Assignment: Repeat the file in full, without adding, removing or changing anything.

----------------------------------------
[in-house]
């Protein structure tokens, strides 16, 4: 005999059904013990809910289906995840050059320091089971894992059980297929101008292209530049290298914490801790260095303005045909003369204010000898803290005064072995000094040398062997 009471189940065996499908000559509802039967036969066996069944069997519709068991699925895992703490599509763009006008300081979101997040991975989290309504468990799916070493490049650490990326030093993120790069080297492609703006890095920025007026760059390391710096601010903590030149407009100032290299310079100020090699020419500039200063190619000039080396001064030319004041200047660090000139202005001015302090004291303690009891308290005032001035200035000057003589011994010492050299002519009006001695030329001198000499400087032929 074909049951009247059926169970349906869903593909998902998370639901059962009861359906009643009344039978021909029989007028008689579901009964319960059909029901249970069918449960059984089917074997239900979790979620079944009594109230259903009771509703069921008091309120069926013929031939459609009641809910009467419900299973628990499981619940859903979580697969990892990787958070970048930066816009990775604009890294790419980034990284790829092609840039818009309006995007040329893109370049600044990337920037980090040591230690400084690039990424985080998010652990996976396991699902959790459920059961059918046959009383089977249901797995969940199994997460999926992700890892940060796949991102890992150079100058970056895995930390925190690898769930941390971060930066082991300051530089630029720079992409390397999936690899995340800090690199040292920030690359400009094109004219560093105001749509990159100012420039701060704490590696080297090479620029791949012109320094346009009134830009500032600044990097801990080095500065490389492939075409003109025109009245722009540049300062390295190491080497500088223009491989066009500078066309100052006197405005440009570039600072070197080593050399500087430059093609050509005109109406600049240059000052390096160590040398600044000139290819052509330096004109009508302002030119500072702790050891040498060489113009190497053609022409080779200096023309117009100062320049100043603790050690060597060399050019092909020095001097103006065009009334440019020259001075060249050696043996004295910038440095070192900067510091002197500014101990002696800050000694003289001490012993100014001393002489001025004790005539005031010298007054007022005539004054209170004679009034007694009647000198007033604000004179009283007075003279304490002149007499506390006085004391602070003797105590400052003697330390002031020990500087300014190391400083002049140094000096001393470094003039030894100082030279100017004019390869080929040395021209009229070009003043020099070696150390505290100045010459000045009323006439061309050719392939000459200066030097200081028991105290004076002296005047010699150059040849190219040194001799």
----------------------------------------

[in-house]
């Protein structure tokens, strides 16, 4: 005999059904013990809910289906995840050059320091089971894992059980297929101008292209530049290298914490801790260095303005045909003369204010000898803290005064072995000094040398062997 009471189940065996499908000559509802039967036969066996069944069997519709068991699925895992703490599509763009006008300081979101997040991975989290309504468990799916070493490049650490990326030093993120790069080297492609703006890095920025007026760059390391710096601010903590030149407009100032290299310079100020090699020419500039200063190619000039080396001064030319004041200047660090000139202005001015302090004291303690009891308290005032001035200035000057003589011994010492050299002519009006001695030329001198000499400087032929 074909049951009247059926169970349906869903593909998902998370639901059962009861359906009643009344039978021909029989007028008689579901009964319960059909029901249970069918449960059984089917074997239900979790979620079944009594109230259903009771509703069921008091309120069926013929031939459609009641809910009467419900299973628990499981619940859903979580697969990892990787958070970048930066816009990775604009890294790419980034990284790829092609840039818009309006995007040329893109370049600044990337920037980090040591230690400084690039990424985080998010652990996976396991699902959790459920059961059918046959009383089977249901797995969940199994997460999926992700890892940060796949991102890992150079100058970056895995930390925190690898769930941390971060930066082991300051530089630029720079992409390397999936690899995340800090690199040292920030690359400009094109004219560093105001749509990159100012420039701060704490590696080297090479620029791949012109320094346009009134830009500032600044990097801990080095500065490389492939075409003109025109009245722009540049300062390295190491080497500088223009491989066009500078066309100052006197405005440009570039600072070197080593050399500087430059093609050509005109109406600049240059000052390096160590040398600044000139290819052509330096004109009508302002030119500072702790050891040498060489113009190497053609022409080779200096023309117009100062320049100043603790050690060597060399050019092909020095001097103006065009009334440019020259001075060249050696043996004295910038440095070192900067510091002197500014101990002696800050000694003289001490012993100014001393002489001025004790005539005031010298007054007022005539004054209170004679009034007694009647000198007033604000004179009283007075003279304490002149007499506390006085004391602070003797105590400052003697330390002031020990500087300014190391400083002049140094000096001393470094003039030894100082030279100017004019390869080929040395021209009229070009003043020099070696150390505290100045010459000045009323006439061309050719392939000459200066030097200081028991105290004076002296005047010699150059040849190219040194001799």